Emotional Intelligence in Uncertain Times For Leaders (2)


Emotional intelligence is essential for leadership success. In part one of this series, we established why emotional intelligence affects wellbeing and relationship. Here, we will look at how emotional intelligence influences happiness, performance and productivity, to fully understand why emotional intelligence matters.

  1. Happiness

The third way emotions determine our motion is with happiness. We like to think of ourselves as rational leaders that are in total control over our state of mind. Suppose, for example, that you didn’t have a sound sleep overnight and you’ve had an unpleasant morning, making you somewhat overwhelmed. Then, while at work, your subordinate voices out his opinion on a particular decision of yours, you are likely to feel angry or displeased. What you may not realise is that your feeling has more to do with your emotion that morning, and not the actual incident of being opposed.

This principle applies to both positive and negative emotions. For instance, when we are in a very excited mood, we tend to look at tasks with a disposition of “bring it on. I am ready for this. It is going to be really interesting.” Conversely, when we are in a very sad mood, we feel like, “This is going to be difficult.”

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One way to get better in this area is to scrutinise your feelings. So, in-between home and work or work and home, pause and ask, “How am I feeling right now?” And what we know from studies is that when we attribute our feelings to its actual cause, it’s less likely to negatively influence our state of mind or our happiness.

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  1. Performance

The fourth reason why your emotions determine your motion is that they influence your performance. Take stress for instance. There is a continuum of stress – from no stress at all when you are calm, relaxed, and peaceful, to positive stress when you are under enormous pressure to perform at your best. Then, there is distress. First, acute distress, which is momentary. There is chronic stress, and there is toxic stress, which happens when we experience stressors for a very long, prolonged period of time, and in high intensity.  The higher the toxic stress, the worse our performance can be.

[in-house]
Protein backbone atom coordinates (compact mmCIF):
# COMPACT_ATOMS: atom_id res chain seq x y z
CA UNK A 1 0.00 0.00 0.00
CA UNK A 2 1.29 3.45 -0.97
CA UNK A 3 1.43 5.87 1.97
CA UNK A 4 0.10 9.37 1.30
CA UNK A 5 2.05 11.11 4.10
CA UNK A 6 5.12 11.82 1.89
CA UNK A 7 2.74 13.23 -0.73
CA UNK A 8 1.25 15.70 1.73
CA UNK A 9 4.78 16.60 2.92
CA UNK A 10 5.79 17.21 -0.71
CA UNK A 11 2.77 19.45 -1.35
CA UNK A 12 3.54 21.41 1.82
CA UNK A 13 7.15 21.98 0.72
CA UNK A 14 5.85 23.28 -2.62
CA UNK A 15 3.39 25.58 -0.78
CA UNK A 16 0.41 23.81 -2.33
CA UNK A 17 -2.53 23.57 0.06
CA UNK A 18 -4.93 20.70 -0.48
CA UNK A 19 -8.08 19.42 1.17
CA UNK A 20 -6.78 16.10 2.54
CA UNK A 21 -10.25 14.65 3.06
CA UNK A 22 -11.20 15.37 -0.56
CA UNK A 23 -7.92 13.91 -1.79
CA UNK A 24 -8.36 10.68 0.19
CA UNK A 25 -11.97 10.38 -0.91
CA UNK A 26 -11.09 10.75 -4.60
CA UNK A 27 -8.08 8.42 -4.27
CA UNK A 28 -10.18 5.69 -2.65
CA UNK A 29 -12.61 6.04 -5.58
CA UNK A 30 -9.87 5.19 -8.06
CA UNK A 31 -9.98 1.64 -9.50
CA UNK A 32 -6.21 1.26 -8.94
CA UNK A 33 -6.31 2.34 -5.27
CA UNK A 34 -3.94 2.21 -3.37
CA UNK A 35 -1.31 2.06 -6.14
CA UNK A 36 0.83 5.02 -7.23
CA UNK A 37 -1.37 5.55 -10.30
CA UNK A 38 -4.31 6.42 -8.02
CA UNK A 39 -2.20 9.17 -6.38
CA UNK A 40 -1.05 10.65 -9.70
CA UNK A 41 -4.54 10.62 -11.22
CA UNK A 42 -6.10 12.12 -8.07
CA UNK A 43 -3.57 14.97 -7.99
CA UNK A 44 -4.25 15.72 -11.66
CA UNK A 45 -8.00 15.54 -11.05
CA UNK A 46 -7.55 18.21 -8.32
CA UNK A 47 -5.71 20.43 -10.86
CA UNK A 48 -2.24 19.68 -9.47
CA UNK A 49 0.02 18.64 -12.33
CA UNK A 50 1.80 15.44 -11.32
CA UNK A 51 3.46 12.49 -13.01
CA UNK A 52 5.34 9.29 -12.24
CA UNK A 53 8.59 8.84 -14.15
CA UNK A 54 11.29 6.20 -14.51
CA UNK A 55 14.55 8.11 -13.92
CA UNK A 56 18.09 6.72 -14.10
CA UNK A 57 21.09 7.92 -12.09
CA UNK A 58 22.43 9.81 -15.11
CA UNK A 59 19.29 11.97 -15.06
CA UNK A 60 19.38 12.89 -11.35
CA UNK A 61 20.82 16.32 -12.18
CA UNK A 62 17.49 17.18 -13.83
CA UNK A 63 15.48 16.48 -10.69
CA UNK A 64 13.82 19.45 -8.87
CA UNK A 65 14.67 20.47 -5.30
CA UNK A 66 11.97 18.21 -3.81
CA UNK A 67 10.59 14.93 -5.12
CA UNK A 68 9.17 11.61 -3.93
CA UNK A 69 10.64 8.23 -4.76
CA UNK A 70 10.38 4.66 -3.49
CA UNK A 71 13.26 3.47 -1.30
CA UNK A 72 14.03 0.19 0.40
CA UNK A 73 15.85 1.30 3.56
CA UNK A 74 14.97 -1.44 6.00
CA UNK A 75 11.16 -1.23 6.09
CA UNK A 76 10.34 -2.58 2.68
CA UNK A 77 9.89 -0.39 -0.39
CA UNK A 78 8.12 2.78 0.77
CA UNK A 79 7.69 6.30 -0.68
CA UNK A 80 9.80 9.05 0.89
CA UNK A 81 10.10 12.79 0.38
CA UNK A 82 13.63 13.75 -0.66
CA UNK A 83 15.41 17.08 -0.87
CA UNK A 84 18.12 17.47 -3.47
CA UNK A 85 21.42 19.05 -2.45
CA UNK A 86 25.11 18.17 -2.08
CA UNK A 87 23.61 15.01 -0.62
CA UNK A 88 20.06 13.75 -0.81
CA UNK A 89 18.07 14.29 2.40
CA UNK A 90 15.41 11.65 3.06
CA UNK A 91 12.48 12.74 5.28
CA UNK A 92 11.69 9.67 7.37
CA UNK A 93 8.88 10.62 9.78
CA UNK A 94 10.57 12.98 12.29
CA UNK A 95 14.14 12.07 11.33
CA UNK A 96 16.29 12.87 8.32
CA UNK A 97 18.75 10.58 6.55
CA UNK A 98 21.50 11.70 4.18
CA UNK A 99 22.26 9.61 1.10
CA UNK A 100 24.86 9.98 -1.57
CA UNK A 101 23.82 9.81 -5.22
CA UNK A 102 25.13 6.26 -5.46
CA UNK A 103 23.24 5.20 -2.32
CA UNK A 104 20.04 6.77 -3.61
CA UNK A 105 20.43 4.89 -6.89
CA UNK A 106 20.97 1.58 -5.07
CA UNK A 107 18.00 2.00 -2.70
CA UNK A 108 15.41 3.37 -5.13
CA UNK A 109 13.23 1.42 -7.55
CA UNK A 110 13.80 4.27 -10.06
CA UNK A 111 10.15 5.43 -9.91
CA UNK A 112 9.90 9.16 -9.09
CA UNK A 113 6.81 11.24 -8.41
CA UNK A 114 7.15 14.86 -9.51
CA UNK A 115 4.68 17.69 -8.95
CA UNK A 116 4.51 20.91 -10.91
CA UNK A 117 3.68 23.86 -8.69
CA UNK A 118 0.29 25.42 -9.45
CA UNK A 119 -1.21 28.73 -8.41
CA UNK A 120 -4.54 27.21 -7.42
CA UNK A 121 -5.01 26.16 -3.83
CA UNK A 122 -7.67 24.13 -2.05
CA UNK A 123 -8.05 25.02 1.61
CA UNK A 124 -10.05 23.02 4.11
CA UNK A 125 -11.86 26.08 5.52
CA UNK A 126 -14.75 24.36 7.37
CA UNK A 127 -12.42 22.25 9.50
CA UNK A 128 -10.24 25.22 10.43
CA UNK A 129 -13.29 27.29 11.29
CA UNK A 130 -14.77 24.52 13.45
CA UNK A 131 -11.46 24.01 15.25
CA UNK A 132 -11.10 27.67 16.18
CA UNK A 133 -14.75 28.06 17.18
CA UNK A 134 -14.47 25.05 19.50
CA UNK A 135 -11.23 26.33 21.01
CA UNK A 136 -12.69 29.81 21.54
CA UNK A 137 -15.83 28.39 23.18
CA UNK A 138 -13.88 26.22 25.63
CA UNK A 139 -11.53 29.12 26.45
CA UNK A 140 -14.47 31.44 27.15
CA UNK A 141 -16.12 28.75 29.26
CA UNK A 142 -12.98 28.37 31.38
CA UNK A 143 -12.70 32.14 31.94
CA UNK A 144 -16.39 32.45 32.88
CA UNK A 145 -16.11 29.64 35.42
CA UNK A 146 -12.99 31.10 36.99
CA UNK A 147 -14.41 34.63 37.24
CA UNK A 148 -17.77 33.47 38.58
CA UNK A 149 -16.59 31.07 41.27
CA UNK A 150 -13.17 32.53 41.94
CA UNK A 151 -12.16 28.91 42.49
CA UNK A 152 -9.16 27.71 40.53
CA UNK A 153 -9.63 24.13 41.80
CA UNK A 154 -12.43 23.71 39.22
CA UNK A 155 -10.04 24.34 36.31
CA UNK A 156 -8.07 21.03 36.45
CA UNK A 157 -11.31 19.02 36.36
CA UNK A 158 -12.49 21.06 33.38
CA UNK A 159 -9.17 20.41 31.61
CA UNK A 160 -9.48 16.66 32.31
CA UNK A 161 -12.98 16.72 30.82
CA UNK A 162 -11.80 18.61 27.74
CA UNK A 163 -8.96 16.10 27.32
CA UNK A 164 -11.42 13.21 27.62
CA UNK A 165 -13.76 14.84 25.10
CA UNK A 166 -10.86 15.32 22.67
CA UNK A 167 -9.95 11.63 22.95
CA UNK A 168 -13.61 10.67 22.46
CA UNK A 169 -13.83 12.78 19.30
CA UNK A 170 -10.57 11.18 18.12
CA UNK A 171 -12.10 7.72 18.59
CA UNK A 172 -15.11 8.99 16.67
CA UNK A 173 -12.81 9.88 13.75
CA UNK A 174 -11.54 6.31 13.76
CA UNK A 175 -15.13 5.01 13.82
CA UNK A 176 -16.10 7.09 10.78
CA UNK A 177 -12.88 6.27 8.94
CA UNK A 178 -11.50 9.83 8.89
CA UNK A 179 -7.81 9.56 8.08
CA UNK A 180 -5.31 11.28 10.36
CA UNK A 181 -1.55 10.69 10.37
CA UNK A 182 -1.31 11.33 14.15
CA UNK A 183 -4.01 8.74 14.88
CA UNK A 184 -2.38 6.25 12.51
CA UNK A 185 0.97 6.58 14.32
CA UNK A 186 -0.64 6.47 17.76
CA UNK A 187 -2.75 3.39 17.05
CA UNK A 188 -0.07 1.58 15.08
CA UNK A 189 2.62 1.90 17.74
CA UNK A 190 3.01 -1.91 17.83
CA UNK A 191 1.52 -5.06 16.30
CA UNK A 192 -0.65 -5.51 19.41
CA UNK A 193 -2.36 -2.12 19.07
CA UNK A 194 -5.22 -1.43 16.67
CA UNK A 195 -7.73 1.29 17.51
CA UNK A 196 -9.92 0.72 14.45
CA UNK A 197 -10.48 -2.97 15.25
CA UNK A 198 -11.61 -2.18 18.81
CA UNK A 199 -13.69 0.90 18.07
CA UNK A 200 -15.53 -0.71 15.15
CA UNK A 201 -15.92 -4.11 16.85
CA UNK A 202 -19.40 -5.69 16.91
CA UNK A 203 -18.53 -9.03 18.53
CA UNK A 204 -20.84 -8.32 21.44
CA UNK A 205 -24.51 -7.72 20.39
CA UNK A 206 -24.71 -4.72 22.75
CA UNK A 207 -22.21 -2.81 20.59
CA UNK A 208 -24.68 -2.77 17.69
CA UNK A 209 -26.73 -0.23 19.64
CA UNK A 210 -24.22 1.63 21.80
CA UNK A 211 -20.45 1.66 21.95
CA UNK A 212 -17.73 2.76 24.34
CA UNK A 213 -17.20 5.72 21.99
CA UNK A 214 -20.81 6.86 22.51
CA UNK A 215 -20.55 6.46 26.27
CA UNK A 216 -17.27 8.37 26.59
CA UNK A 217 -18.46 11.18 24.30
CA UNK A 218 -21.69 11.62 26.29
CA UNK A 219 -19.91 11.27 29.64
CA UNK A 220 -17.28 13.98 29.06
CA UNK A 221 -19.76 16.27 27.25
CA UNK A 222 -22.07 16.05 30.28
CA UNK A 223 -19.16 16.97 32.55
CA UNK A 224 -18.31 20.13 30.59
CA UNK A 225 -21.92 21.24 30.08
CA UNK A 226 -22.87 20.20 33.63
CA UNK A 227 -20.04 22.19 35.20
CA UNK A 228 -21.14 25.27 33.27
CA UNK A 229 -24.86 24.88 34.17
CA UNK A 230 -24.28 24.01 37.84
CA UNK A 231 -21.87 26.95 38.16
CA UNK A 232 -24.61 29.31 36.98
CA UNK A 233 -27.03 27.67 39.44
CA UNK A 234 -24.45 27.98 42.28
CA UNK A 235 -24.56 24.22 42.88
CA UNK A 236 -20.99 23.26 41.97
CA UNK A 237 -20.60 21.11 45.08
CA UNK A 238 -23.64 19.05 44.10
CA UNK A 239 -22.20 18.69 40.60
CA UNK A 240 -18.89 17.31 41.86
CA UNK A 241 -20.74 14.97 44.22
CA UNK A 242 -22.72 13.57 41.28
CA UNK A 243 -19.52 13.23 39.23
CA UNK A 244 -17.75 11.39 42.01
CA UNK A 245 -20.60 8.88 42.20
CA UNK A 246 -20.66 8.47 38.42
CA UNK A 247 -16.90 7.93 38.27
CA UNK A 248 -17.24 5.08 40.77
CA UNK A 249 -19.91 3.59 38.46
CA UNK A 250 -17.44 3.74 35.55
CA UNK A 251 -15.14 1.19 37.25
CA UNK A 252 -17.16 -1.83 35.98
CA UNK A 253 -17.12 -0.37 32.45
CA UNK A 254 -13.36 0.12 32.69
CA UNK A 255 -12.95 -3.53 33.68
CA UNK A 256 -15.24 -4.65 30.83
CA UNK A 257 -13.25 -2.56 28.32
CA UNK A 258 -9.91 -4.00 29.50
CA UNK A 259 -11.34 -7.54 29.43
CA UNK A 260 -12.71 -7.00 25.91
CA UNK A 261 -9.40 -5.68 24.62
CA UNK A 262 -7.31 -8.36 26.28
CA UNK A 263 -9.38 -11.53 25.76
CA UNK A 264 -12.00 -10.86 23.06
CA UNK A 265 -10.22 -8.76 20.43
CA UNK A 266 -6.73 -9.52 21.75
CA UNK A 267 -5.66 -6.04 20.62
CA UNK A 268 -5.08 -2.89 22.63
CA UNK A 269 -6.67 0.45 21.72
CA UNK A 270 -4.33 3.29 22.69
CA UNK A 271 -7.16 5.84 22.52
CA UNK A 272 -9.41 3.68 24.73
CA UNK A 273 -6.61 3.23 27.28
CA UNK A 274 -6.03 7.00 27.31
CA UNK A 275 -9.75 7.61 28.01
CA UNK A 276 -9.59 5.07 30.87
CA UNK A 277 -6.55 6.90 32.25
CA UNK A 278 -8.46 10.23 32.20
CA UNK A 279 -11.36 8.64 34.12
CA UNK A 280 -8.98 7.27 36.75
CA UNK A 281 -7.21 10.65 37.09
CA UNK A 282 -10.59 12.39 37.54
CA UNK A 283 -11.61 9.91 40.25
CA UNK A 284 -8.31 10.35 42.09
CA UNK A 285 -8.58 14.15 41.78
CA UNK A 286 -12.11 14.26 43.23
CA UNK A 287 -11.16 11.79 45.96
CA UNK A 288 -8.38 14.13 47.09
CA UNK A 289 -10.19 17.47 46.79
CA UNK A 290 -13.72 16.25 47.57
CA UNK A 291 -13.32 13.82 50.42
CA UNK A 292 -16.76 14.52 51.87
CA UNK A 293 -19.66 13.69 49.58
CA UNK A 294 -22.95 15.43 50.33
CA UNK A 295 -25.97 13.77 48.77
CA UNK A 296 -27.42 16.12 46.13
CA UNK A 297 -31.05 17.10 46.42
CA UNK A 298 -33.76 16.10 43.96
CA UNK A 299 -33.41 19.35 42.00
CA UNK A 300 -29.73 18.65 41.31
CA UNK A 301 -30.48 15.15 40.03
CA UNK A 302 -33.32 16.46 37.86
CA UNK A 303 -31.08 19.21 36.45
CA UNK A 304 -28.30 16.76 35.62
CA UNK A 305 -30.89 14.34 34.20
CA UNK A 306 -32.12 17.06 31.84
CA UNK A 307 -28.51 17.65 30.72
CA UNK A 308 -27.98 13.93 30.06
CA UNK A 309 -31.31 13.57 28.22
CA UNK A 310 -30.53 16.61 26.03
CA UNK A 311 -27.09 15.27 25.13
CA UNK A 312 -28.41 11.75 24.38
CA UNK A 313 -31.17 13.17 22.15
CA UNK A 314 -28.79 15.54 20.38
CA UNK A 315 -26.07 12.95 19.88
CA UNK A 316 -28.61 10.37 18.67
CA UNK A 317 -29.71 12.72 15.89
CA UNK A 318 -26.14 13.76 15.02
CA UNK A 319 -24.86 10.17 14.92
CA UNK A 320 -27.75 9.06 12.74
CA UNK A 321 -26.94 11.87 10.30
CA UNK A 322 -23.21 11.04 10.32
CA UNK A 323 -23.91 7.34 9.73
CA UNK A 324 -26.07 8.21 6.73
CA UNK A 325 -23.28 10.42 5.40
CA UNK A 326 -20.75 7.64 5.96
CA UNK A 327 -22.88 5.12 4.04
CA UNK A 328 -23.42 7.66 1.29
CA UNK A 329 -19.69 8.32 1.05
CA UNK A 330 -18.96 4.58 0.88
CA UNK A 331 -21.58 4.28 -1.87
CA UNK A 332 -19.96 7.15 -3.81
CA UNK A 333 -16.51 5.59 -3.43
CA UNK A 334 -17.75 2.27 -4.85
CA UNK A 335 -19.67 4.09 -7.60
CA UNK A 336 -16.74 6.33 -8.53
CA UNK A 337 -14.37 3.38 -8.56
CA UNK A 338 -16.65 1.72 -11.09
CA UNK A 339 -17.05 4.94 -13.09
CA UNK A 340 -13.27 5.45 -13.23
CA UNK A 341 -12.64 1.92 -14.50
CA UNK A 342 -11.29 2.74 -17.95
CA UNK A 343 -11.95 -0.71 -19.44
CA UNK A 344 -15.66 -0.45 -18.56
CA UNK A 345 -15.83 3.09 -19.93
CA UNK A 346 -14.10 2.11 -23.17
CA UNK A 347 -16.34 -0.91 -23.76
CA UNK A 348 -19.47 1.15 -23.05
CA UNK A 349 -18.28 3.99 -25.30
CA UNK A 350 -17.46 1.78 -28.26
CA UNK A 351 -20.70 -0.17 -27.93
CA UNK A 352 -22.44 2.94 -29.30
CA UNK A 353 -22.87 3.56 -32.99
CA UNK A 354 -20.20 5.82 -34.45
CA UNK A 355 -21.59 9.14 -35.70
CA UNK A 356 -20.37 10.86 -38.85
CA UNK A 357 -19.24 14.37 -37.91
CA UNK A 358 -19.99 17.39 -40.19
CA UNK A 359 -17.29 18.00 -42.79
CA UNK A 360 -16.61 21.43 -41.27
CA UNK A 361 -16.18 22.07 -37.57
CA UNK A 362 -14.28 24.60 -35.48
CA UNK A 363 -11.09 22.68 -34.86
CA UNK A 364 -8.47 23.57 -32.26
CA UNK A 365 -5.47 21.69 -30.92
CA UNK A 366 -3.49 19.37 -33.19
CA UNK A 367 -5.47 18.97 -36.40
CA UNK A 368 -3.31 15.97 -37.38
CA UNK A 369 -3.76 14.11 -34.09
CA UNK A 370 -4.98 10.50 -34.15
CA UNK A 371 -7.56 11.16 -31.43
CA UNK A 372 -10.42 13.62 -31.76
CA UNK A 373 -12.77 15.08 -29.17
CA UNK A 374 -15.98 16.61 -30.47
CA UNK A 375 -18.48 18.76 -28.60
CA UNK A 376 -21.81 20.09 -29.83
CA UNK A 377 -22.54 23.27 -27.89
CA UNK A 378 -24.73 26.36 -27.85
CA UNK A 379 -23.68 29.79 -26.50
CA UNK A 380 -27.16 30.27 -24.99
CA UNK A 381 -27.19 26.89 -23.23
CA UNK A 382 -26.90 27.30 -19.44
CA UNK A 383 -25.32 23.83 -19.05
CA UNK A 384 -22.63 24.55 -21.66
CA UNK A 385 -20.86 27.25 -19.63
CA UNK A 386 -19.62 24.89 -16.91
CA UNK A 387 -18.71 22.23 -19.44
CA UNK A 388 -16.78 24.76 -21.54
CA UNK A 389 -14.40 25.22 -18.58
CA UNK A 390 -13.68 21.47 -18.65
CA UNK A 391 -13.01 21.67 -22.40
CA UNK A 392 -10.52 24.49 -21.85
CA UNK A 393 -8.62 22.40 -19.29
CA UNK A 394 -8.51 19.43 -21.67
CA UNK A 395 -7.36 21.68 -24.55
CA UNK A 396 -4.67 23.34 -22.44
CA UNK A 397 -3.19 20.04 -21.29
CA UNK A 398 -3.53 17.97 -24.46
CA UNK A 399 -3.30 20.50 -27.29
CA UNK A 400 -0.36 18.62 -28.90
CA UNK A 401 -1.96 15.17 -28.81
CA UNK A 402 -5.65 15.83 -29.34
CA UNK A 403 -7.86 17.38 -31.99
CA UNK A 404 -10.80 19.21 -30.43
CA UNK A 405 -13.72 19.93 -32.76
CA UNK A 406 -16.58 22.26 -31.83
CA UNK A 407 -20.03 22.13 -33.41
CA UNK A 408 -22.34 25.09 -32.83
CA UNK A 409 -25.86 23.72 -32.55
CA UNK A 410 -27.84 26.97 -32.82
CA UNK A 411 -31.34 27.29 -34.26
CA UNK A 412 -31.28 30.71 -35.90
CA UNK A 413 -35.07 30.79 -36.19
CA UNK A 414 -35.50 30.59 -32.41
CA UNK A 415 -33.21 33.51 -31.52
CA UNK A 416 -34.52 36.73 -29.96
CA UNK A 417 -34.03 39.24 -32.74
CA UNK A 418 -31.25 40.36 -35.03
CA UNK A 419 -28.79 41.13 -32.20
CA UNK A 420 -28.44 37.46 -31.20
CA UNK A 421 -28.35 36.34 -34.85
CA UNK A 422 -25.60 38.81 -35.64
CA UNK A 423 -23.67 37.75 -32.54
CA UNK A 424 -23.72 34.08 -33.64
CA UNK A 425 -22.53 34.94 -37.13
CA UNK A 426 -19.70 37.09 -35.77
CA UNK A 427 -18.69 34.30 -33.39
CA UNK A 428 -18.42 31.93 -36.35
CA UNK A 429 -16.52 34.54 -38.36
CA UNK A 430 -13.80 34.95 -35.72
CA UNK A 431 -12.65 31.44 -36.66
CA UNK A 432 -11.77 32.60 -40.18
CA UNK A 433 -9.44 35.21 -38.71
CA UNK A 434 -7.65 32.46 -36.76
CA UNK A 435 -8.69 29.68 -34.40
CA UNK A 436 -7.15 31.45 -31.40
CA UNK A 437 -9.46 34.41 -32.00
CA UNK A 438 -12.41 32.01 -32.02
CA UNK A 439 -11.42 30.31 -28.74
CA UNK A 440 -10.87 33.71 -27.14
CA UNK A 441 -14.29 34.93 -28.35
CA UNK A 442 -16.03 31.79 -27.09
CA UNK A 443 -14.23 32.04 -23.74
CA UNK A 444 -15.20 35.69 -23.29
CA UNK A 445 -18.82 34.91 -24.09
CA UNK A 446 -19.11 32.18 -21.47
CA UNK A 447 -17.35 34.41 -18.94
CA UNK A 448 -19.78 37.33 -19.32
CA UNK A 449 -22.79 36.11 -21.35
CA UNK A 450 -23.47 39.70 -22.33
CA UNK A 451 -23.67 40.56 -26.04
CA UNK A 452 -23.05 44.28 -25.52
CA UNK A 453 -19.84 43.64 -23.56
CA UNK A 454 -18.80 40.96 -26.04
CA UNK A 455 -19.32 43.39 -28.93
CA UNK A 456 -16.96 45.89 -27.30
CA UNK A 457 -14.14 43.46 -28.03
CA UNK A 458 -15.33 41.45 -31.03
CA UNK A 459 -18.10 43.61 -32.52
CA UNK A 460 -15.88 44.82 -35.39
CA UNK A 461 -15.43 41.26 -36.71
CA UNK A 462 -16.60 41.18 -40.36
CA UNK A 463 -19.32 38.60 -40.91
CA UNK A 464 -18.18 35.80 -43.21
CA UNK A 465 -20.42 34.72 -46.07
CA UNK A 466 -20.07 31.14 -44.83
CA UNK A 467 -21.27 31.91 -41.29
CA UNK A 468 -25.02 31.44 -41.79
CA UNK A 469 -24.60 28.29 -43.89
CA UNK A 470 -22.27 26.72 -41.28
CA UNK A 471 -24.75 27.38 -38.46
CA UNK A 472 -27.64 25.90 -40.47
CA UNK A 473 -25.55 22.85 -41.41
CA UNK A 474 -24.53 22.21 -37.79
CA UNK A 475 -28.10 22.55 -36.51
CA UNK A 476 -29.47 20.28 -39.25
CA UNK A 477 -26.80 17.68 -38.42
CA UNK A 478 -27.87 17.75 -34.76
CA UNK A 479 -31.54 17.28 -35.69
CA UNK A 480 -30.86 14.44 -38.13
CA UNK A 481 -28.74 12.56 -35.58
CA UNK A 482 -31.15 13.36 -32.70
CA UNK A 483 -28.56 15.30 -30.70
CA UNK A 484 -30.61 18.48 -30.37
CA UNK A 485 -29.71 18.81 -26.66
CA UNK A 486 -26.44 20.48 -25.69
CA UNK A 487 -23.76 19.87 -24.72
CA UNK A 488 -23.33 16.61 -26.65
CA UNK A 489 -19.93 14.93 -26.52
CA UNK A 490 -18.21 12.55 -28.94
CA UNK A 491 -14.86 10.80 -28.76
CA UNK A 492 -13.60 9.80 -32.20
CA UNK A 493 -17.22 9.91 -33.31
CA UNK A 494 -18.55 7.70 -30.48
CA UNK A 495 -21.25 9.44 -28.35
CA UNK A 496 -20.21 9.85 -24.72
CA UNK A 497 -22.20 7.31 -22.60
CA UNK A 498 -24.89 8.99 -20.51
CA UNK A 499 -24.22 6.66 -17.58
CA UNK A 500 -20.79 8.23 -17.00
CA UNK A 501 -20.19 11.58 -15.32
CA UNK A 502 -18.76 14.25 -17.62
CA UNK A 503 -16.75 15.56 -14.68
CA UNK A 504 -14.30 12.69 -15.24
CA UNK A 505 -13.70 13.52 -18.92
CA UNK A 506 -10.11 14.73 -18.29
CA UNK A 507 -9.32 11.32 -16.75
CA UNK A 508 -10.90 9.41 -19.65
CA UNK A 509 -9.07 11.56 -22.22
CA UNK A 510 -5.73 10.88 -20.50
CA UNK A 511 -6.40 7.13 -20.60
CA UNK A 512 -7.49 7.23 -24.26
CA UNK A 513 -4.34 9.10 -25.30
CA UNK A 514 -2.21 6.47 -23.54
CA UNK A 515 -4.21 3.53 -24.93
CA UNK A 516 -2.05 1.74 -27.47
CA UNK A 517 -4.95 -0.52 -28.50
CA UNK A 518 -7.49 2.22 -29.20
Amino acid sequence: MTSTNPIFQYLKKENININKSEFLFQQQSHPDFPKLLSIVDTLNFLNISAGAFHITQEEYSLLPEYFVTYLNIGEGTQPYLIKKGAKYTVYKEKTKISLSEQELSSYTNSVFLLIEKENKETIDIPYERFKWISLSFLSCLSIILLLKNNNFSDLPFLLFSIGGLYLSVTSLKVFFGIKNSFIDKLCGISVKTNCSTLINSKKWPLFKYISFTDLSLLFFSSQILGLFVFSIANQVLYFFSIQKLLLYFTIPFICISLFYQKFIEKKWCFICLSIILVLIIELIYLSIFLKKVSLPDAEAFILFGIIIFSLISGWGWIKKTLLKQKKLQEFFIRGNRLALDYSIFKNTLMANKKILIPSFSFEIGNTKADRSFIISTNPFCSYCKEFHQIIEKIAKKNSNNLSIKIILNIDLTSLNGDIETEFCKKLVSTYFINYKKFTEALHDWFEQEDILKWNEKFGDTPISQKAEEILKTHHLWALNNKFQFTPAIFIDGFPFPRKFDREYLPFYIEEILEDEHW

Our mindset around stress can influence our performance positively or negatively. For example, a researcher at Yale Centre of Emotional Intelligence did a research where she had people watch videos. They were videos of people engaging in intense sports. One group watched the videos and observed, “Wow, look how stress is enhancing their performance.” On the other hand, the second group felt, “Gosh. That stress has got to be harmful for people.”

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In our work with business leaders, what we know is that organisational culture and climate literally influence the stress levels. We’ve all been there, isn’t? Stress levels influencing things like stress-related absences, low performance, burnout, anxiety and even depression.

Think about that for a moment. Our organisational climates affect our emotions, which in turn influence our performance, and it all works in a cycle. As business leaders, we must strive hard to create an organisational culture that is calm, relaxed and serene that can bring out the best in our team members.

Moreover, research shows that our experience of more pleasant emotions can buffer against negative impact of stress on performance. The truth here is that we have to learn how to manage our stress effectively. We have to be careful about our mindset around stress, and we have to find a way to have a greater balance of positive to negative emotions.

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  1. Productivity

Your emotions determine your motion because they influence your everyday creativity and productivity. What we believe at the Sesan Kareem Institute is that our feelings are the fuel of our creative process, but it’s our emotional skills that determine whether or not we maximise our creative genius.

We’ve all had employees, most of whom have all the intellectual capabilities to achieve their full potential. But why is it that they don’t all achieve their full potentials? What research shows us is that they don’t know how to deal with failures, disappointments, setbacks, frustration at a project not going well and the anxiety around feedback.

Essentially, therefore, those who have the skills to manage their emotions are more likely to achieve their full potentials.

Action Plan: Strive to intentionally slow down to be more conscious about how you feel each moment. Ask yourself, “How am I feeling this moment?”

Affirmation: I master my emotion. I am blessed and highly favoured.

Sesan Kareem serves as Regional Manager at Pharmaplus, www.pharmaplus.com. ng, and the Principal Consultant at Sesan Kareem Institute, www. sesankareem.com.ng


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